Switch to: References

Citations of:

Higher-level descriptions: why should we preserve them

In P. B. Andersen, Claus Emmeche, N. O. Finnemann & P. V. Christiansen (eds.), Downward Causation. University of Aarhus Press (2000)

Add citations

You must login to add citations.
  1. Semiosis as an Emergent Process.João Queiroz & Charbel Niño El-Hani - 2006 - Transactions of the Charles S. Peirce Society 42 (1):78-116.
    : In this paper, we intend to discuss if and in what sense semiosis (meaning process, cf. C. S. Peirce) can be regarded as an "emergent" process in semiotic systems. It is not our problem here to answer when or how semiosis emerged in nature. As a prerequisite for the very formulation of these problems, we are rather interested in discussing the conditions which should be fulfilled for semiosis to be characterized as an emergent process. The first step in this (...)
    Direct download (11 more)  
     
    Export citation  
     
    Bookmark   15 citations  
  • Emergence Theories and Pragmatic Realism.Charbel Niño El-Hani & Sami Pihlström - 2002 - Essays in Philosophy 3 (2):3.
    The tradition of pragmatism has, especially since Dewey, been characterized by a commitment to nonreductive naturalism. The notion of emergence, popular in the early decades of the twentieth century and currently re-emerging as a central concept in metaphysics and the philosophy of mind, may be useful in explicating that commitment. The present paper discusses the issue of the reality of emergent properties, drawing particular attention to a pragmatic way of approaching this issue. The reality of emergents can be defended as (...)
    Direct download (4 more)  
     
    Export citation  
     
    Bookmark   16 citations  
  • A Contextualist Approach to Emergence.Esteban Céspedes - 2020 - Principia: An International Journal of Epistemology 24 (1):89-119.
    What is exactly the emergence relation? In which sense is irreducibility associated with it besides being assumed by definition? Although in many cases the explanatory role of emergent states does not exceed the explanatory role of more basic states, this does not speak against the fact that, for some relevant explanatory contexts, emergent states are irreducible. On this basis, an epistemic concept of the emergence relation that does not depend strictly on irreducibility is here offered.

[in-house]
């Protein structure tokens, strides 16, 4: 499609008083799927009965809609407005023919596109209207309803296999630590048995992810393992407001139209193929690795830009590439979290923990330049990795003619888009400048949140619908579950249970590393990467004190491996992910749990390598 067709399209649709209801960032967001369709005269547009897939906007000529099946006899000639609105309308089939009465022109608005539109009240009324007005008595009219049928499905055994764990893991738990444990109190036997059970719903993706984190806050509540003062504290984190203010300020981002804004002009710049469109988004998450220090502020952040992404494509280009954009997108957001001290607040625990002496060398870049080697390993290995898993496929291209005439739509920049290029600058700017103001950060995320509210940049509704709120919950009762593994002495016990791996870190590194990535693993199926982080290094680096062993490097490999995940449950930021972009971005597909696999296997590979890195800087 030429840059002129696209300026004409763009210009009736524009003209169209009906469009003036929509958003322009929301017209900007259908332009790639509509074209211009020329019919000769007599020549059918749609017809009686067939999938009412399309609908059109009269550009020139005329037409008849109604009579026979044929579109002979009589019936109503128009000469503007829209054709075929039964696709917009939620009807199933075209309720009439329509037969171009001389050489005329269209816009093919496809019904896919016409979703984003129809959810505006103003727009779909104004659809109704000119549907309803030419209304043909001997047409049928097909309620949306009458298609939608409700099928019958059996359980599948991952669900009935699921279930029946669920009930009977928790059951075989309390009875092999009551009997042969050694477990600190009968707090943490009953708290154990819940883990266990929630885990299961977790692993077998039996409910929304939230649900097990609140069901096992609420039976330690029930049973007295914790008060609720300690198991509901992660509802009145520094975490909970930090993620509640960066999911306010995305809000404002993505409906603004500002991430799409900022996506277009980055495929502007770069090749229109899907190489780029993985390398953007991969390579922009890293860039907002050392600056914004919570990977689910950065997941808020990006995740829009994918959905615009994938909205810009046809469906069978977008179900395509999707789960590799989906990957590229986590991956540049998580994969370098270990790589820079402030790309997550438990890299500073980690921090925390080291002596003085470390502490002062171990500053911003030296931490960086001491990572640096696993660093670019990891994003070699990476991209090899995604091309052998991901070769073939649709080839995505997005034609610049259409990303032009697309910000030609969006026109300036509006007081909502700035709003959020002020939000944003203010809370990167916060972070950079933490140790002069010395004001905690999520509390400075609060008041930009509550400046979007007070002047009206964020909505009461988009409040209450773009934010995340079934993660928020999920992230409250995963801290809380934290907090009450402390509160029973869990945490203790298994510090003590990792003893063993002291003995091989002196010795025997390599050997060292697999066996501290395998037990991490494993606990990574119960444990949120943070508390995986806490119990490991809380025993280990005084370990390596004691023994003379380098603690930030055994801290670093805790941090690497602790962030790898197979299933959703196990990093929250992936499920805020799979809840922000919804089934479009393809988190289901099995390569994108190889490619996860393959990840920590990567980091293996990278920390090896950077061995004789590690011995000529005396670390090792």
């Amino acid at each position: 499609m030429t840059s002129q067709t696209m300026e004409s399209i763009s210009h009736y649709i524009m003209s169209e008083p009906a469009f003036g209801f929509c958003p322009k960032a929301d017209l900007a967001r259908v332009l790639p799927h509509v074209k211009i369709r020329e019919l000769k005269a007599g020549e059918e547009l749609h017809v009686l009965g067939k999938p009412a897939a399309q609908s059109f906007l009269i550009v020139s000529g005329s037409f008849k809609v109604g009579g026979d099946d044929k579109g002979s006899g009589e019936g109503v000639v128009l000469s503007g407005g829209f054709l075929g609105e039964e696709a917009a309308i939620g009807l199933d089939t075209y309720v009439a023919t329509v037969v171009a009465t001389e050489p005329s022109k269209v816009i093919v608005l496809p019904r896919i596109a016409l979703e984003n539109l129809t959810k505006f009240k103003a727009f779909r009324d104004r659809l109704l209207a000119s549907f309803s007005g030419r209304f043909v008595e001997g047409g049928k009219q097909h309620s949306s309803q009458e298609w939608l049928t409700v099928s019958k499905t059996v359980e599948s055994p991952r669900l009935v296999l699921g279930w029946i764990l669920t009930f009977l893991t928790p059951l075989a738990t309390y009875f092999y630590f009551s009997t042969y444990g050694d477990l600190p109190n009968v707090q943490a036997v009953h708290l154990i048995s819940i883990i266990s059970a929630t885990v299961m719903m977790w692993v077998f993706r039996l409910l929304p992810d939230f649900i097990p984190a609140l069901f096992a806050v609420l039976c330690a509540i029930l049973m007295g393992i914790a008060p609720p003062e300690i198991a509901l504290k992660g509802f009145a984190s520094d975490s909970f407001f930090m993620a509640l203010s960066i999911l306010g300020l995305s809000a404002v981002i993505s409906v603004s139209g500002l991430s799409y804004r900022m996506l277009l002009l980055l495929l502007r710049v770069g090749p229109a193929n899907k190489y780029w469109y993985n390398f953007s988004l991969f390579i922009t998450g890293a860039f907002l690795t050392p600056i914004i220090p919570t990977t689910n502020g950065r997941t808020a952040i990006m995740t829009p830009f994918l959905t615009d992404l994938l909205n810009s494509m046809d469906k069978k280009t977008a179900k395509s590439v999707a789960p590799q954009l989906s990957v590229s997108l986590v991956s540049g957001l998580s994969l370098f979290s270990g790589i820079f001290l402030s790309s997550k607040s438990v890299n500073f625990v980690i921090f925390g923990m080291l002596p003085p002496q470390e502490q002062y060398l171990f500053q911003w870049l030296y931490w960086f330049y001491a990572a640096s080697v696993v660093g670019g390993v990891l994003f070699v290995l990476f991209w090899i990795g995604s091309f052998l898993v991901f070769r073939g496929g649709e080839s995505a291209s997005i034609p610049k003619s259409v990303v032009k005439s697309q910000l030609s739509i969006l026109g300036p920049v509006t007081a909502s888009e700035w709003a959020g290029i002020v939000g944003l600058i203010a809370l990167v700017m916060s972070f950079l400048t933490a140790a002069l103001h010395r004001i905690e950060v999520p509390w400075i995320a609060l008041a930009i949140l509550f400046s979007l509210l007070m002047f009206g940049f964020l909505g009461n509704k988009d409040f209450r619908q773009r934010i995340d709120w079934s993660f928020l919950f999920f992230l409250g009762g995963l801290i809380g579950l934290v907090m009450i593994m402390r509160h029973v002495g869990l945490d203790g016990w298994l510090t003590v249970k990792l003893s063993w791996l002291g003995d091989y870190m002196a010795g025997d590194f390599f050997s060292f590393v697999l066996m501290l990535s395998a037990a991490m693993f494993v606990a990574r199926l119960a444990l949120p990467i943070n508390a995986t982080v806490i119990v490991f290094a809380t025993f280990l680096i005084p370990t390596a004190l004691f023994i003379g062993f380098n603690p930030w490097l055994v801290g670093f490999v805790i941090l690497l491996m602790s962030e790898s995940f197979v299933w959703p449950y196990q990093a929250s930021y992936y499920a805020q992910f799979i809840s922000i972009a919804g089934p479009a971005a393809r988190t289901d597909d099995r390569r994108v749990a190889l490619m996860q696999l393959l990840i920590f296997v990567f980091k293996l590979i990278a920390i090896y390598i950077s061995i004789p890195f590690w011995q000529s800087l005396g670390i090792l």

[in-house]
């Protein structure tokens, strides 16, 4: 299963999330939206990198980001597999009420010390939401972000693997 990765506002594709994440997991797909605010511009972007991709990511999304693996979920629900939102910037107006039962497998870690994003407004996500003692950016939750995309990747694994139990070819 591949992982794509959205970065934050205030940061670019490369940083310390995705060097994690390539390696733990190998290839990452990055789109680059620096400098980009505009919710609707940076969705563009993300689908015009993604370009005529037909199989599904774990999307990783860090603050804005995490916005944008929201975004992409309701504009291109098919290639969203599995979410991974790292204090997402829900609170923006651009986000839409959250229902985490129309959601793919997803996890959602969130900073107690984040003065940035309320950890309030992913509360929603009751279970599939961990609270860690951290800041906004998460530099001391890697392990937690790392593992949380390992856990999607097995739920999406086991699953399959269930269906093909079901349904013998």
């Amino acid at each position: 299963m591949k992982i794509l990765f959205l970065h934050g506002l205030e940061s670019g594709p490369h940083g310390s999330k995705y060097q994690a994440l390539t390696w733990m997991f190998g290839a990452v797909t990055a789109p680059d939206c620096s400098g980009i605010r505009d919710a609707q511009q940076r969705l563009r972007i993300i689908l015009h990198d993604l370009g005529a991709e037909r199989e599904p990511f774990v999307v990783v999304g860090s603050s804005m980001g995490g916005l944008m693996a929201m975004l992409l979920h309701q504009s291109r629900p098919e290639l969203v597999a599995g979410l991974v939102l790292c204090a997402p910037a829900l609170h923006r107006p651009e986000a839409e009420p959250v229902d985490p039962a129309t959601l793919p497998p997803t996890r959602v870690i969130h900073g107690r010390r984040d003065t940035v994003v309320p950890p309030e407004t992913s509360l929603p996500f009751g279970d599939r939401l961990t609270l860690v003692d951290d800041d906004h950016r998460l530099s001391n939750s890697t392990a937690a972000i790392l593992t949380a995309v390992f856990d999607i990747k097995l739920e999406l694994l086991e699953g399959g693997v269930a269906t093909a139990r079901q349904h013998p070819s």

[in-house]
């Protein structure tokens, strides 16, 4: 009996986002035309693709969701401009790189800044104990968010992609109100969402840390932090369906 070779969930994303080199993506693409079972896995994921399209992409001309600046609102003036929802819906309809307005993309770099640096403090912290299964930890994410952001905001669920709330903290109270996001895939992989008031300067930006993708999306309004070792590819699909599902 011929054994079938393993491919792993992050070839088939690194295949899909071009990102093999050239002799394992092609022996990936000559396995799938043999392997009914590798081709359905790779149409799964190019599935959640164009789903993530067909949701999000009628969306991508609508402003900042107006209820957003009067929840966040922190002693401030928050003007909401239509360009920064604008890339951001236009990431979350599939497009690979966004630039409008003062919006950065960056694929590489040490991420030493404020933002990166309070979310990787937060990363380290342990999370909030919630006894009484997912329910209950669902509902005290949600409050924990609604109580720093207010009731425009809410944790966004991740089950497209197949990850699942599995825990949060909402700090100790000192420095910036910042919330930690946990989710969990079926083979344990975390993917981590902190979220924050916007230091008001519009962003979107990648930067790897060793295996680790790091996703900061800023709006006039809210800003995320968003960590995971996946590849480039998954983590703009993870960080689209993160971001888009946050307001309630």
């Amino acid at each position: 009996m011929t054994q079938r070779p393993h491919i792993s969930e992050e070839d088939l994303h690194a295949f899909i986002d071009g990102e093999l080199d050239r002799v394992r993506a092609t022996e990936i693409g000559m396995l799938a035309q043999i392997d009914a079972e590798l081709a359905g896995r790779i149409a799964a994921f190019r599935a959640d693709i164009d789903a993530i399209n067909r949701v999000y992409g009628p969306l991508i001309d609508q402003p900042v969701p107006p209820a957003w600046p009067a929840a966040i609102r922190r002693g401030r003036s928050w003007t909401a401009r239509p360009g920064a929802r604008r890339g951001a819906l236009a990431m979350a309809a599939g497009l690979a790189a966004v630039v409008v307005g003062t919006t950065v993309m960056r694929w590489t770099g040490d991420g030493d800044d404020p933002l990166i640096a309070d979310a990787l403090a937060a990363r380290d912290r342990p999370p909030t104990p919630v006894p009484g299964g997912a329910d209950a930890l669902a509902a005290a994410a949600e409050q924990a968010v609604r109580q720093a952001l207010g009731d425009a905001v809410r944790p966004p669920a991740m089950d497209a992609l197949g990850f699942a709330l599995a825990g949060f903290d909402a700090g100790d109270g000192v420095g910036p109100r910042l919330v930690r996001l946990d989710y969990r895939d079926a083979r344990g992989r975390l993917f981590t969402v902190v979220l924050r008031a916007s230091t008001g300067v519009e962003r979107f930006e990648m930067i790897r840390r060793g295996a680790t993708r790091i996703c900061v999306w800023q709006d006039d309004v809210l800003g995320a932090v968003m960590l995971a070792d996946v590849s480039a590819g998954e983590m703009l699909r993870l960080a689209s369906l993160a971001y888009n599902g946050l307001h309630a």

No categories
    Direct download (3 more)  
     
    Export citation  
     
    Bookmark  
  • The Metaphysics of Downward Causation: Rediscovering the Formal Cause.Mariusz Tabaczek - 2013 - Zygon 48 (2):380-404.
    The methodological nonreductionism of contemporary biology opens an interesting discussion on the level of ontology and the philosophy of nature. The theory of emergence (EM), and downward causation (DC) in particular, bring a new set of arguments challenging not only methodological, but also ontological and causal reductionism. This argumentation provides a crucial philosophical foundation for the science/theology dialogue. However, a closer examination shows that proponents of EM do not present a unified and consistent definition of DC. Moreover, they find it (...)
    Direct download (7 more)  
     
    Export citation  
     
    Bookmark   3 citations  
  • A Morphology of Theories of Emergence.Ritchey Tom - 2014 - In Acta Morphologica Generalis. Stockholm: Acta Morphologica Generalis.
    “Emergence” – the notion of novel, unpredictable and irreducible properties developing out of complex organisational entities – is itself a complex, multi-dimensional concept. To date there is no single, generally agreed upon “theory of emergence”, but instead a number of different approaches and perspectives. Neither is there a common conceptual or meta-theoretical framework by which to systematically identify, exemplify and compare different “theories”. Building upon earlier work done by sociologist Kenneth Bailey, this article presents a method for creating such a (...)